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However, not everything went so smoothly. We have watched small tech startups turn into giant monopoly companies themselves. These new companies were founded on the same rigid, centralized hierarchical principles as the megacorporations of the past.
Today, these “new technological startups” have become the so-called Big Tech that controls most of the world’s data and media. And these companies are not just market monopoly – as we can see, Big Tech now considers it possible and advisable to interfere in the democratic processes of the economically developed countries.
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Big Tech is known for censoring information that it does not deem appropriate or politically correct. You can even see a specific political agenda in Google search results that lowers the visibility of certain materials but promotes it to others. YouTube and other companies behave similarly.
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Of course, it takes a lot of imagination to get to the heart of the current situation and imagine that Twitter and Facebook could start a nuclear war in the near future, for example to take control of the online advertising market, as is the case in the US could be world of cyberpunk 2077. And yet the trend is obvious.
Blockchain as a solution
In their 2016 book Blockchain Revolution, Alex and Don Tapscott describe how blockchain can be used to decentralize large companies. In her opinion, blockchain technology should help rethink the essence of how businesses work and make them much more transparent. A single, independent and reliable information booklet could help create a new form of administration as opposed to the current system of rigid hierarchies.
When every action by managers is displayed in a ledger that is independent and not controlled by a close group of people, the temptation to conduct dubious transactions and cheat with accounting data is much less. Access to the register can be granted to all interested groups – above all the company and the supervisory authorities, but also company employees.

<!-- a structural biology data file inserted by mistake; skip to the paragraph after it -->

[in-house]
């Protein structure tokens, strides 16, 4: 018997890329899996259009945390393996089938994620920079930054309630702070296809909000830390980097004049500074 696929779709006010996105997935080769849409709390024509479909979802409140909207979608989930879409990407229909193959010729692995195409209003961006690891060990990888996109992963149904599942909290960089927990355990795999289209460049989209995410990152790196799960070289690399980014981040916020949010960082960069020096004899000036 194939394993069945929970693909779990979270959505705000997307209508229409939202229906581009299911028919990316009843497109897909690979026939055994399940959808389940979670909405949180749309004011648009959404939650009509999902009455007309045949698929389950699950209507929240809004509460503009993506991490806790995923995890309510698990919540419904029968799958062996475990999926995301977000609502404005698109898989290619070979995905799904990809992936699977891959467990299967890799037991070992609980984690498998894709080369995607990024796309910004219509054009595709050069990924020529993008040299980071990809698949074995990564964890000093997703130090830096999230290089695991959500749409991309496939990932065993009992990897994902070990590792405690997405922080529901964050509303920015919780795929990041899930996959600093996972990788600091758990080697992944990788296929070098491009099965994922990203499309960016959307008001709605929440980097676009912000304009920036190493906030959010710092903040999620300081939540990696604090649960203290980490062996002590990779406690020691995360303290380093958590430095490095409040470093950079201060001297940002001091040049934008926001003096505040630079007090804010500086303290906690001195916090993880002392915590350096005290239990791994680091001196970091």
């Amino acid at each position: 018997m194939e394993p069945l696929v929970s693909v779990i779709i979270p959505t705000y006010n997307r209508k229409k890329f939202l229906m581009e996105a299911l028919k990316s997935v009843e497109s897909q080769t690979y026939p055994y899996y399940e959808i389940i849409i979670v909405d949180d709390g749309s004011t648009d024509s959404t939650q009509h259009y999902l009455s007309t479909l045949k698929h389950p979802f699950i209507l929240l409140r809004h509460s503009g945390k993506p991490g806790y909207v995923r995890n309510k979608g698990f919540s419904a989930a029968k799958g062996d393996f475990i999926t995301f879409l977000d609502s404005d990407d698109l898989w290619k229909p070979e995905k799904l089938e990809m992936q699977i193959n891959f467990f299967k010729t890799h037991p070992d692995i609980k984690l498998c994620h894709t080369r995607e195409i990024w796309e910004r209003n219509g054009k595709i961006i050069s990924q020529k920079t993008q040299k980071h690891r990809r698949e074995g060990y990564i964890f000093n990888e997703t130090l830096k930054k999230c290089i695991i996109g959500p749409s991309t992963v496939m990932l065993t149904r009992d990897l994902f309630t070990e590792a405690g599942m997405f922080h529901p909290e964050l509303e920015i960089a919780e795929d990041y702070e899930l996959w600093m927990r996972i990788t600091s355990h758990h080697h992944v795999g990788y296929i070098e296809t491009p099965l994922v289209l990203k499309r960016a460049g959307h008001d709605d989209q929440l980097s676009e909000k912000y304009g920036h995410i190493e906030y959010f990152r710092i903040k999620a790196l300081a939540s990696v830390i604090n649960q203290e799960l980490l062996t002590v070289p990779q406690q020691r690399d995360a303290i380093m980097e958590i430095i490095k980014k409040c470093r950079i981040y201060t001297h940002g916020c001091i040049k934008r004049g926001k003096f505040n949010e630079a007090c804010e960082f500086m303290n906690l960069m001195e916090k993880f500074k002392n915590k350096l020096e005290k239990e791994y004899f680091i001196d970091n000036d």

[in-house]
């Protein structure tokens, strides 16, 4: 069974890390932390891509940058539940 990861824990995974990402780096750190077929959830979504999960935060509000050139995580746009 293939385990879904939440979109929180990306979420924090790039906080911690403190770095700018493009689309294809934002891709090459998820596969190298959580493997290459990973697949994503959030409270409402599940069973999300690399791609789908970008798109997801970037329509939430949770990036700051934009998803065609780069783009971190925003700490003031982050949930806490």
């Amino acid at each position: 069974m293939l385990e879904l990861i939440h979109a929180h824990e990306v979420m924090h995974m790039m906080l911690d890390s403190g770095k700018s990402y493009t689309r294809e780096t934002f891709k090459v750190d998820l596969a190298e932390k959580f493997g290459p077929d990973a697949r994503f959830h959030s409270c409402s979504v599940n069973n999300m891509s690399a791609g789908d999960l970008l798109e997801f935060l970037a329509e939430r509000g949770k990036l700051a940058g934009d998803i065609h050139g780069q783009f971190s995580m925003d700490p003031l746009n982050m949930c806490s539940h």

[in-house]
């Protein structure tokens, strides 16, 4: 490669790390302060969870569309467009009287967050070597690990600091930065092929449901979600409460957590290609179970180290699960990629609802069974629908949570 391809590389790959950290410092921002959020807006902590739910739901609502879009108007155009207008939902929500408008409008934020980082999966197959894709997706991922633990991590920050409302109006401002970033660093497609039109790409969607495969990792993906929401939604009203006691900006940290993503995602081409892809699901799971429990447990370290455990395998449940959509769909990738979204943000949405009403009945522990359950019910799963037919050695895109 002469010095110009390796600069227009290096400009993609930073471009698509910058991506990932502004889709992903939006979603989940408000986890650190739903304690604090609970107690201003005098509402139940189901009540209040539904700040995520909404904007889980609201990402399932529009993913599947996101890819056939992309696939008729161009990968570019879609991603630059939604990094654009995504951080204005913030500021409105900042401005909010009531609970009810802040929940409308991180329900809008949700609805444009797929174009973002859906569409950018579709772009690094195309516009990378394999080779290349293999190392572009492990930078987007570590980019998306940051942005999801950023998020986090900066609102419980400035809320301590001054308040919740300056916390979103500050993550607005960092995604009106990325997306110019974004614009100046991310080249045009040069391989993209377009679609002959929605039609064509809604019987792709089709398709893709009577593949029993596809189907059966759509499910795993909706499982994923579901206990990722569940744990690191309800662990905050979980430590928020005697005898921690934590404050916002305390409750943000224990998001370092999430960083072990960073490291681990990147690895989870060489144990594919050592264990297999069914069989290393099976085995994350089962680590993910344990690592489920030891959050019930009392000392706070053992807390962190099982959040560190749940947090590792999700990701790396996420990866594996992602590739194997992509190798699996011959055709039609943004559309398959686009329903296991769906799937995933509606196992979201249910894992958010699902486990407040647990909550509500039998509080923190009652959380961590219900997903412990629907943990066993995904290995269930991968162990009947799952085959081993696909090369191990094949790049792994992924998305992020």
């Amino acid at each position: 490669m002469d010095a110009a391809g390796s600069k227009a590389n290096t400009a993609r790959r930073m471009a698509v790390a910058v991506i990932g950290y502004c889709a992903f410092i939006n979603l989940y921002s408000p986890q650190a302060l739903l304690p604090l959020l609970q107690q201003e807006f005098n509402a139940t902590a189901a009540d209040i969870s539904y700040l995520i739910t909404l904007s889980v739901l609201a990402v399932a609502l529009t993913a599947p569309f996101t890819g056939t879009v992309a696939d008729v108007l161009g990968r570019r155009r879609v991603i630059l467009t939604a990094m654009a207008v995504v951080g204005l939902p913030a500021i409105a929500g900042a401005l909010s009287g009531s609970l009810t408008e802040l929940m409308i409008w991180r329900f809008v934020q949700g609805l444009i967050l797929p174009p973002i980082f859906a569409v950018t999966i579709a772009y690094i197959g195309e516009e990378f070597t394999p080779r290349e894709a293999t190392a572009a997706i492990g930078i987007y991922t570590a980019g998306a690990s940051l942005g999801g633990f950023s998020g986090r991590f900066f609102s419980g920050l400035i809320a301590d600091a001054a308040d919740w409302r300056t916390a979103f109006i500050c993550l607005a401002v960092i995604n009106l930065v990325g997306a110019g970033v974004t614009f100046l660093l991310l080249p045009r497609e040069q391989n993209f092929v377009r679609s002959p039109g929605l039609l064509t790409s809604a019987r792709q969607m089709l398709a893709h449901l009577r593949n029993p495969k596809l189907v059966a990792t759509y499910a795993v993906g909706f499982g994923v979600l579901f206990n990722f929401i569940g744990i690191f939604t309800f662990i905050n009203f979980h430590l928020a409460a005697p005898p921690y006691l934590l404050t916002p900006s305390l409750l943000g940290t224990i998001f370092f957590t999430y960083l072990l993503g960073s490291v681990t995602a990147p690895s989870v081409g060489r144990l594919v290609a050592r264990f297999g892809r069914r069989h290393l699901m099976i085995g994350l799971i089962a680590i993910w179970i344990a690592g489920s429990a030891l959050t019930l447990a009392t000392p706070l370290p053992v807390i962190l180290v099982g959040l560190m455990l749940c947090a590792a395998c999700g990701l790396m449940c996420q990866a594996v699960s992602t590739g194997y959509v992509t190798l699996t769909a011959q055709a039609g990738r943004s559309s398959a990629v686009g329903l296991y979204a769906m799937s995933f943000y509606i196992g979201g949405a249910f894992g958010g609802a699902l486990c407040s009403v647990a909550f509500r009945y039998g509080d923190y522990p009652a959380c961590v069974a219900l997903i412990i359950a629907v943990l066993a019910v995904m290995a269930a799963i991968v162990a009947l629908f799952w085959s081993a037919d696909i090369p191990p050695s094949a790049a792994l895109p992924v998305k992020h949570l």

It will no longer be possible to dump litter into the river or avoid a high tax by bribing an officer with impunity. All of these actions will be instantly displayed in the blockchain’s ledger and made available to the general public, including bloggers, journalists, and prosecutors.
The use of blockchain enables the creation of a new, transparent, open corporate structure in contrast to the currently rigid hierarchies of companies. With the help of blockchain, you can create a system that appropriately rewards employees for actions that both benefit society and generate profit for the company. In this way, social responsibility will be spread across a large number of people and be transparent to society – which should reduce the level of corruption, which is usually based on illegal acts by individuals.
The use of blockchain technically enables the creation of more responsible, transparent business structures – which in turn can save us from the centralized hell shown in Cyberpunk 2077 and similar works.
But will business leaders agree to move to these new, transparent business practices? And who could initiate the evolutionary process?
The views, thoughts, and opinions expressed here are the sole rights of the author and do not necessarily reflect or represent the views and opinions of Cointelegraph.
Bert Kozma is author and associate editor at Cryptogeek.info. Previously, he was a sales and marketing professional and has been a cryptocurrency and financial markets writer for a decade. He holds a bachelor’s degree in International Business from Saimaa University of Applied Sciences.